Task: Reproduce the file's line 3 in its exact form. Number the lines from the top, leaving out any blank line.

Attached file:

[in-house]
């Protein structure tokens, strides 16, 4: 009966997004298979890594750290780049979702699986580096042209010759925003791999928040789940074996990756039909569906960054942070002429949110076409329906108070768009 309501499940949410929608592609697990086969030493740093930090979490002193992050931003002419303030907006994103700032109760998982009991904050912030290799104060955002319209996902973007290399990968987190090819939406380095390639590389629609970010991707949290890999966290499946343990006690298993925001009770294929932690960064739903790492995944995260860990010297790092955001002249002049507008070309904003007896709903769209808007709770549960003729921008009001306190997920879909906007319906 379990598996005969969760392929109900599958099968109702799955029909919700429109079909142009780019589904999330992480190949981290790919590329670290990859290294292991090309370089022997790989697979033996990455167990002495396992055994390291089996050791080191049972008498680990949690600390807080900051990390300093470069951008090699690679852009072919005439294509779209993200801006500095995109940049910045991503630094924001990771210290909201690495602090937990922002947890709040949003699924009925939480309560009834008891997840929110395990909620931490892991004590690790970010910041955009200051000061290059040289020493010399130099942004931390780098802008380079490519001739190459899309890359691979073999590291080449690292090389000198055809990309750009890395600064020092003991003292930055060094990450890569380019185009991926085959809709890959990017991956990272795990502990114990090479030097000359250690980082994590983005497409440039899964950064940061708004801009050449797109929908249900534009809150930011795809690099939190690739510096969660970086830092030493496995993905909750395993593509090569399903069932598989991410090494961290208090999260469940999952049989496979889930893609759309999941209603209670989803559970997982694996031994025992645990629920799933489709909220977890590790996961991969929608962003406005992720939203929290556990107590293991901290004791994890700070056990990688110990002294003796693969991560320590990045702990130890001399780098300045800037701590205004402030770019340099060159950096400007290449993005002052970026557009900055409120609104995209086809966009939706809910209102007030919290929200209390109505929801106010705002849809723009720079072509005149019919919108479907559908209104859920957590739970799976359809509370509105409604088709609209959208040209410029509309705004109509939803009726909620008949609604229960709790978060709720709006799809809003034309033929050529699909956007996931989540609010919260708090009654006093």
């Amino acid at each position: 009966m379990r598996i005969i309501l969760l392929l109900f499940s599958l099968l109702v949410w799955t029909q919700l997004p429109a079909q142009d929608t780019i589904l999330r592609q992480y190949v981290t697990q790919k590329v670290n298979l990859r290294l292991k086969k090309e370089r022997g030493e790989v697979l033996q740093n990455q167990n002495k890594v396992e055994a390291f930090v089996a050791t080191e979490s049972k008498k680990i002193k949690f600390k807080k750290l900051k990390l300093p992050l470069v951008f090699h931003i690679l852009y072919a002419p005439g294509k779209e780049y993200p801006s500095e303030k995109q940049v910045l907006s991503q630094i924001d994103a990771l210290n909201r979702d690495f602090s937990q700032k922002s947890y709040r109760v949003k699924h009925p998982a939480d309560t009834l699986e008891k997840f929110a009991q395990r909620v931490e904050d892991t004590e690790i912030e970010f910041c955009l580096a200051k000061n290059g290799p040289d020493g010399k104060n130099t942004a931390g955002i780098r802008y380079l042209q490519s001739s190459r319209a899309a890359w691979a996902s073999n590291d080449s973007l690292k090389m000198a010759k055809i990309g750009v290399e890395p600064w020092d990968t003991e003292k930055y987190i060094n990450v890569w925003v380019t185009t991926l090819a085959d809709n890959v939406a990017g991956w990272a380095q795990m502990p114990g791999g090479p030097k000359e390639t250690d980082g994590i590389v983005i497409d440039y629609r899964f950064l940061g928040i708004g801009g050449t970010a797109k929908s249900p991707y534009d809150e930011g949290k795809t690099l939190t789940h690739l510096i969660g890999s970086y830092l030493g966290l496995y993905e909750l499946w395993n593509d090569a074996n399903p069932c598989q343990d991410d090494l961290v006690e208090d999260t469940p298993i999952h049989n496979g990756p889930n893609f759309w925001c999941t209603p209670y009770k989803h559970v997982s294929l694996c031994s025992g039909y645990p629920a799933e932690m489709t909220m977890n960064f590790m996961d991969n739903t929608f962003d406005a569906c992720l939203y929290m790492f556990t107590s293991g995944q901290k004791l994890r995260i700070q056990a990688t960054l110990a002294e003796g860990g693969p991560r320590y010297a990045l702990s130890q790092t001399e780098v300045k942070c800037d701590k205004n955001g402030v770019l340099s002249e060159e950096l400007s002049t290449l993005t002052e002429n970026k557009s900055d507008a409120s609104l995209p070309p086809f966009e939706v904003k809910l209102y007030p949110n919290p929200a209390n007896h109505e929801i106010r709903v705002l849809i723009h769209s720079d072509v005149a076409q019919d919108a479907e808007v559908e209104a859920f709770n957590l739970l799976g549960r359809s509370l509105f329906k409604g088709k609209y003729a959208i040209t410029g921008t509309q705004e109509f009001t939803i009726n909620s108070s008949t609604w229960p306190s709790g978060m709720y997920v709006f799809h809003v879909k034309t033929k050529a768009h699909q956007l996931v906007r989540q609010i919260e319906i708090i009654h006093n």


């Amino acid at each position: 009966m379990r598996i005969i309501l969760l392929l109900f499940s599958l099968l109702v949410w799955t029909q919700l997004p429109a079909q142009d929608t780019i589904l999330r592609q992480y190949v981290t697990q790919k590329v670290n298979l990859r290294l292991k086969k090309e370089r022997g030493e790989v697979l033996q740093n990455q167990n002495k890594v396992e055994a390291f930090v089996a050791t080191e979490s049972k008498k680990i002193k949690f600390k807080k750290l900051k990390l300093p992050l470069v951008f090699h931003i690679l852009y072919a002419p005439g294509k779209e780049y993200p801006s500095e303030k995109q940049v910045l907006s991503q630094i924001d994103a990771l210290n909201r979702d690495f602090s937990q700032k922002s947890y709040r109760v949003k699924h009925p998982a939480d309560t009834l699986e008891k997840f929110a009991q395990r909620v931490e904050d892991t004590e690790i912030e970010f910041c955009l580096a200051k000061n290059g290799p040289d020493g010399k104060n130099t942004a931390g955002i780098r802008y380079l042209q490519s001739s190459r319209a899309a890359w691979a996902s073999n590291d080449s973007l690292k090389m000198a010759k055809i990309g750009v290399e890395p600064w020092d990968t003991e003292k930055y987190i060094n990450v890569w925003v380019t185009t991926l090819a085959d809709n890959v939406a990017g991956w990272a380095q795990m502990p114990g791999g090479p030097k000359e390639t250690d980082g994590i590389v983005i497409d440039y629609r899964f950064l940061g928040i708004g801009g050449t970010a797109k929908s249900p991707y534009d809150e930011g949290k795809t690099l939190t789940h690739l510096i969660g890999s970086y830092l030493g966290l496995y993905e909750l499946w395993n593509d090569a074996n399903p069932c598989q343990d991410d090494l961290v006690e208090d999260t469940p298993i999952h049989n496979g990756p889930n893609f759309w925001c999941t209603p209670y009770k989803h559970v997982s294929l694996c031994s025992g039909y645990p629920a799933e932690m489709t909220m977890n960064f590790m996961d991969n739903t929608f962003d406005a569906c992720l939203y929290m790492f556990t107590s293991g995944q901290k004791l994890r995260i700070q056990a990688t960054l110990a002294e003796g860990g693969p991560r320590y010297a990045l702990s130890q790092t001399e780098v300045k942070c800037d701590k205004n955001g402030v770019l340099s002249e060159e950096l400007s002049t290449l993005t002052e002429n970026k557009s900055d507008a409120s609104l995209p070309p086809f966009e939706v904003k809910l209102y007030p949110n919290p929200a209390n007896h109505e929801i106010r709903v705002l849809i723009h769209s720079d072509v005149a076409q019919d919108a479907e808007v559908e209104a859920f709770n957590l739970l799976g549960r359809s509370l509105f329906k409604g088709k609209y003729a959208i040209t410029g921008t509309q705004e109509f009001t939803i009726n909620s108070s008949t609604w229960p306190s709790g978060m709720y997920v709006f799809h809003v879909k034309t033929k050529a768009h699909q956007l996931v906007r989540q609010i919260e319906i708090i009654h006093n």